The absence of reasoning provided is striking, said GTM Research chief Shayle Kann, given that “it takes longer to list the names of the organizations who requested an extension than it does to write FERC’s explanation for denial.” In that light, “the complete lack of justification for such an unprecedented rulemaking, implemented in such an unprecedented timeline, is astonishing,” he said.
So far, the only energy trade groups to come out in support of the proposal are from the nuclear and coal industries. Nuclear Energy Institute CEO Maria Korsnick told lawmakers last week that the NOPR would support a “strategic asset that contributes to energy security, reliability, economic growth and environmental protection, while advancing American influence abroad.”
And American Coalition for Clean Coal Electricity CEO Paul Bailey said that he’s hoping FERC will do more. “We have a DOE rule that helps merchant coal and nuclear,” he told lawmakers at a House committee hearing. “There are other market reforms that could be undertaken to help those other fuels secure coal-fired generating units.”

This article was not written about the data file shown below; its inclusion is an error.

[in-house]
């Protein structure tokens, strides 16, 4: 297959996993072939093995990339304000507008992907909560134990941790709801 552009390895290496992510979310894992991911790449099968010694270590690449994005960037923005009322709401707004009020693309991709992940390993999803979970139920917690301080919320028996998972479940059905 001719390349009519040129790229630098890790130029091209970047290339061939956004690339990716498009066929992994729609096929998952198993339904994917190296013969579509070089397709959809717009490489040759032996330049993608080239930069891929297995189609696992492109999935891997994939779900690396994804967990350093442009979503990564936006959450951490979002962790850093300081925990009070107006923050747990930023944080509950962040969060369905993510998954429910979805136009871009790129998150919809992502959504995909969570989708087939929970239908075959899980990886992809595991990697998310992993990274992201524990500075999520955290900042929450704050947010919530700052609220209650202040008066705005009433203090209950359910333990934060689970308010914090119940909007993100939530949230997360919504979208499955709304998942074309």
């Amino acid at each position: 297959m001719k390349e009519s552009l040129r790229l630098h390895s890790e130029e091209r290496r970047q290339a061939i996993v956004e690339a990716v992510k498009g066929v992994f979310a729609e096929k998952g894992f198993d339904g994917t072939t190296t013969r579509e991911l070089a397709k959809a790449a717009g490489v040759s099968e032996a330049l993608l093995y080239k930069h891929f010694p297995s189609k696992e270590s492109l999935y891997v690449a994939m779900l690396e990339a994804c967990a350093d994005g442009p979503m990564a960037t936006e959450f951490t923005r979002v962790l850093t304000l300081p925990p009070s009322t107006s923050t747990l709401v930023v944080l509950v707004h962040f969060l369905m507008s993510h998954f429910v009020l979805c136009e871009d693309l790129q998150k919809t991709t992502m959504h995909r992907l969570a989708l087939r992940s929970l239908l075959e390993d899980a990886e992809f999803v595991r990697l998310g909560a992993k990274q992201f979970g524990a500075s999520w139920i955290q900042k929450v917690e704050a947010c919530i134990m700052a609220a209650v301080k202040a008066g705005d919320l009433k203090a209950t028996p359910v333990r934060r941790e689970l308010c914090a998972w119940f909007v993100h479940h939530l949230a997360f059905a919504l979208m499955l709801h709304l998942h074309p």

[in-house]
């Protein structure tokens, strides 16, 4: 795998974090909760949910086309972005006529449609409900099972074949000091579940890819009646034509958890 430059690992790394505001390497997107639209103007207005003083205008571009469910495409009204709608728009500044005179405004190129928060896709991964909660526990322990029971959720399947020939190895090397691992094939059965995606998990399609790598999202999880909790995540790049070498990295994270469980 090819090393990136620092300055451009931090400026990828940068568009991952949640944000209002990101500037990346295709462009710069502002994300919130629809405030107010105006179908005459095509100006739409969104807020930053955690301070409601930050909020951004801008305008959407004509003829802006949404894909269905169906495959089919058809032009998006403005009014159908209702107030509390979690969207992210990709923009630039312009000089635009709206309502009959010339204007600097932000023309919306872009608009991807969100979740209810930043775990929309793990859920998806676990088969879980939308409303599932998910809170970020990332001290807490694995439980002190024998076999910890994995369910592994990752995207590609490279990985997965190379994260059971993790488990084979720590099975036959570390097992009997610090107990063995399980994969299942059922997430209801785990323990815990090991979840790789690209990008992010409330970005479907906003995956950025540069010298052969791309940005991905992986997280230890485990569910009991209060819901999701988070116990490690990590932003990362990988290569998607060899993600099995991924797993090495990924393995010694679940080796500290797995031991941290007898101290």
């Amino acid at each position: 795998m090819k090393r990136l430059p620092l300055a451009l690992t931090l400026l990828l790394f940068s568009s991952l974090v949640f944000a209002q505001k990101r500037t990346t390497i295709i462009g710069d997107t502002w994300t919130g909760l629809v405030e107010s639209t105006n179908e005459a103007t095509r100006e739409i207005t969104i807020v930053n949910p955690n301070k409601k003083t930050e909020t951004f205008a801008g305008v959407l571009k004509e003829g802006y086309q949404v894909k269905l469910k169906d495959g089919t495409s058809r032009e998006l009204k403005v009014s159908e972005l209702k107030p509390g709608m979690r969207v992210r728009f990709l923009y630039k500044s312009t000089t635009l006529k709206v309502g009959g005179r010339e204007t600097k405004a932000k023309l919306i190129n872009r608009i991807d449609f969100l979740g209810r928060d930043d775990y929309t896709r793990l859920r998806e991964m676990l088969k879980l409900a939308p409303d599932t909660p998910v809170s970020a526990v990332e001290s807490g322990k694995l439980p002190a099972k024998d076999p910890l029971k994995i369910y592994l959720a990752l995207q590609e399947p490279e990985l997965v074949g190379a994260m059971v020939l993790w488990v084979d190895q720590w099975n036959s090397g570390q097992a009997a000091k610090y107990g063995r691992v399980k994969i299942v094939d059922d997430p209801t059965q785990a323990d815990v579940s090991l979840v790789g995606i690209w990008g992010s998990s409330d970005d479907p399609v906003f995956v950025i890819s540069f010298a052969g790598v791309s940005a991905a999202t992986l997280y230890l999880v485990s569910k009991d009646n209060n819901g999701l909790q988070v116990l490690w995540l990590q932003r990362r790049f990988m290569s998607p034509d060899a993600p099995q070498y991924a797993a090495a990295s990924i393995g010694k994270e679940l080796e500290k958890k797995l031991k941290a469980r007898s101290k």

The Edison Electric Institute utility trade group has taken a neutral stance, saying last week that “a balanced energy mix that includes 24/7 energy sources is vital to sustaining a secure, reliable and resilient energy grid.”
Because DOE’s guidance is so vague on the details, industry observers have been forced to predict how FERC’s five commissioners — only one remaining from the Obama administration — will interpret it. To date, FERC Chairman Neil Chatterjee, a former aide to Sen. Mitch McConnell (R-KY), has been placed in the pro-coal and nuclear camp, based on comments during a FERC radio appearance in August. During the interview he said that “baseload power should be recognized as an essential part of the fuel mix,” adding that “generation, including our existing coal and nuclear fleet, needs to be properly compensated to recognize the value they provide to the system.”
Other commissioners have responded negatively to the NOPR. Rob Powelson, a former Pennsylvania public utilities commissioner nominated by the Trump administration in May and approved by the Senate in August, said last week that “FERC does not do politics,” adding, “I did not sign up to go blow up the markets. […] When that happens, we’re done. I’m done; I don’t need this job.” Commissioner Cheryl LaFleur, former CEO of National Grid and the sole remaining Obama appointee, tweeted her support for Powelson’s statements.
Right now, these three commissioners constitute a quorum, the first for FERC since early this year. Two more Trump appointees are in the process of Senate confirmation: Kevin McIntyre, an energy attorney at the large international law firm Jones Day, and Richard Glick, Democratic General Counsel for the Senate Energy and Natural Resources Committee.